The aircraft is much more slippery than a Cessna and can be difficult to slow down. Luckily, the jet has spoilers to help. A normal descent rate ranges from 1000 FPM to 2000FPM. Sometimes, higher descent rates and needed to make altitude restrictions. 2500FPM-3000FPM descents can be done relatively comfortably with the use of spoilers. Leveling off from a high rate descent is also difficult without a flight director.

The pitch-power-trim and the power-pitch-trim concepts for climbs and descents that work excellent in light planes don’t work well in the large jet. Transitioning from a level attitude to a climb or descent attitude takes longer in the jet than it does in a small plane. As a result, power, pitch, and trim changes must happen simultaneously. For example, to transition from a level attitude to a climb, you must slowly pull back on the yoke while slowly adding power to reach the climb detent. Because the controls are heavy, you will need to add trim while the pitch is being increased. The entire transition takes about four seconds and takes a little time to get used to.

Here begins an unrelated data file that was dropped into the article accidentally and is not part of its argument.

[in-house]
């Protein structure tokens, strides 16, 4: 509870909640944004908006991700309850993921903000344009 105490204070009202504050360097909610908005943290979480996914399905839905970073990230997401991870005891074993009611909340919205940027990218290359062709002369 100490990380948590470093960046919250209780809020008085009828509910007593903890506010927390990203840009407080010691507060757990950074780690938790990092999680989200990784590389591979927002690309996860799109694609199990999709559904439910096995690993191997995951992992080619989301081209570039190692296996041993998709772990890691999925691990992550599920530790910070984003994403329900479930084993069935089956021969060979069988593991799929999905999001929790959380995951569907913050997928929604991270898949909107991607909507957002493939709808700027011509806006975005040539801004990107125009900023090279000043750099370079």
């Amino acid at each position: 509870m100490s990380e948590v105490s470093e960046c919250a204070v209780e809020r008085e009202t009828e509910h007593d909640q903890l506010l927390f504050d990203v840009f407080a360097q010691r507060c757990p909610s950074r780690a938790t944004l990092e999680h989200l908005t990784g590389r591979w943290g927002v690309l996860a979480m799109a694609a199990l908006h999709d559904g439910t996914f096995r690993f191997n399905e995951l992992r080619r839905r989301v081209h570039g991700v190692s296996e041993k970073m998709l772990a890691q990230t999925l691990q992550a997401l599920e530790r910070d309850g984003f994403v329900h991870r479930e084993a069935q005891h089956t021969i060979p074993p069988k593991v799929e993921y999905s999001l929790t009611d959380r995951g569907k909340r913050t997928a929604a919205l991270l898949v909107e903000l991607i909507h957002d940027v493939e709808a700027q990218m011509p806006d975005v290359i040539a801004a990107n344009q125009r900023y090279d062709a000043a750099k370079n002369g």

My old FCP

Approach and Landing:

Landing the jet is strikingly similar to landing a Cessna! There are a couple key differences, but the basic concepts are the same. I would wager to bet that someone who was comfortable in a light aircraft could land the jet without breaking it after they hand flew it for a bit.

The approach speed is obviously higher on the jet but isn’t significantly faster than a light twin. A typical approach speed for the CRJ is around 140 knots. The approach is more ballistic than on a light plane. Pitching for the landing point and using power to adjust airspeed works perfectly. I keep the 1,000 foot markers in the exact same place on the window as I would in a Cessna. Because the aircraft is more stable than a light aircraft, you do not have to make as many pitch and power adjustments as compared to a small plane. This makes flying the approach much easier.

The jet is significantly less maneuverable than a small plane. This becomes critical as you near 300’ above the runway. If you are not perfectly lined up with the centerline by this point, making the runway would be difficult. This is important to keep in mind during the approach.